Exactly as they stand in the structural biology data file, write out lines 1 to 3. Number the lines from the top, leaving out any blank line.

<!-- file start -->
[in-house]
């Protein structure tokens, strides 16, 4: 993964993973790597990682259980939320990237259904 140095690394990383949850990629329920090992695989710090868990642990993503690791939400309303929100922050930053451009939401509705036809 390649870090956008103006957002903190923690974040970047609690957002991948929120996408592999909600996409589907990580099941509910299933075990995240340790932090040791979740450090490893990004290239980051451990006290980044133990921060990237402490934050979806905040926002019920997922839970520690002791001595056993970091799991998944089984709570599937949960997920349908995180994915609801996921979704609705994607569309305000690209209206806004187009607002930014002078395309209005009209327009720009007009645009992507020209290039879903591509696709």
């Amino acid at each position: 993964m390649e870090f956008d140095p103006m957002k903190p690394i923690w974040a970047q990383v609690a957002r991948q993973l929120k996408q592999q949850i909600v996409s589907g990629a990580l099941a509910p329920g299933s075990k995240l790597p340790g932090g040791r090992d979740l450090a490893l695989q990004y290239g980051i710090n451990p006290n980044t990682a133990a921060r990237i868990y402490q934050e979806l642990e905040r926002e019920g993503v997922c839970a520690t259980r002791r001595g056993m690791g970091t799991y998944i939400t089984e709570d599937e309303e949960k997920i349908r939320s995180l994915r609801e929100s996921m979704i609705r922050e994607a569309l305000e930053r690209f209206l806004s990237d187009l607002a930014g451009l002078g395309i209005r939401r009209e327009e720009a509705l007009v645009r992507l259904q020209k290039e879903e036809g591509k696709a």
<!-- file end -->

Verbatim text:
[in-house]
């Protein structure tokens, strides 16, 4: 993964993973790597990682259980939320990237259904 140095690394990383949850990629329920090992695989710090868990642990993503690791939400309303929100922050930053451009939401509705036809 390649870090956008103006957002903190923690974040970047609690957002991948929120996408592999909600996409589907990580099941509910299933075990995240340790932090040791979740450090490893990004290239980051451990006290980044133990921060990237402490934050979806905040926002019920997922839970520690002791001595056993970091799991998944089984709570599937949960997920349908995180994915609801996921979704609705994607569309305000690209209206806004187009607002930014002078395309209005009209327009720009007009645009992507020209290039879903591509696709």
């Amino acid at each position: 993964m390649e870090f956008d140095p103006m957002k903190p690394i923690w974040a970047q990383v609690a957002r991948q993973l929120k996408q592999q949850i909600v996409s589907g990629a990580l099941a509910p329920g299933s075990k995240l790597p340790g932090g040791r090992d979740l450090a490893l695989q990004y290239g980051i710090n451990p006290n980044t990682a133990a921060r990237i868990y402490q934050e979806l642990e905040r926002e019920g993503v997922c839970a520690t259980r002791r001595g056993m690791g970091t799991y998944i939400t089984e709570d599937e309303e949960k997920i349908r939320s995180l994915r609801e929100s996921m979704i609705r922050e994607a569309l305000e930053r690209f209206l806004s990237d187009l607002a930014g451009l002078g395309i209005r939401r009209e327009e720009a509705l007009v645009r992507l259904q020209k290039e879903e036809g591509k696709a």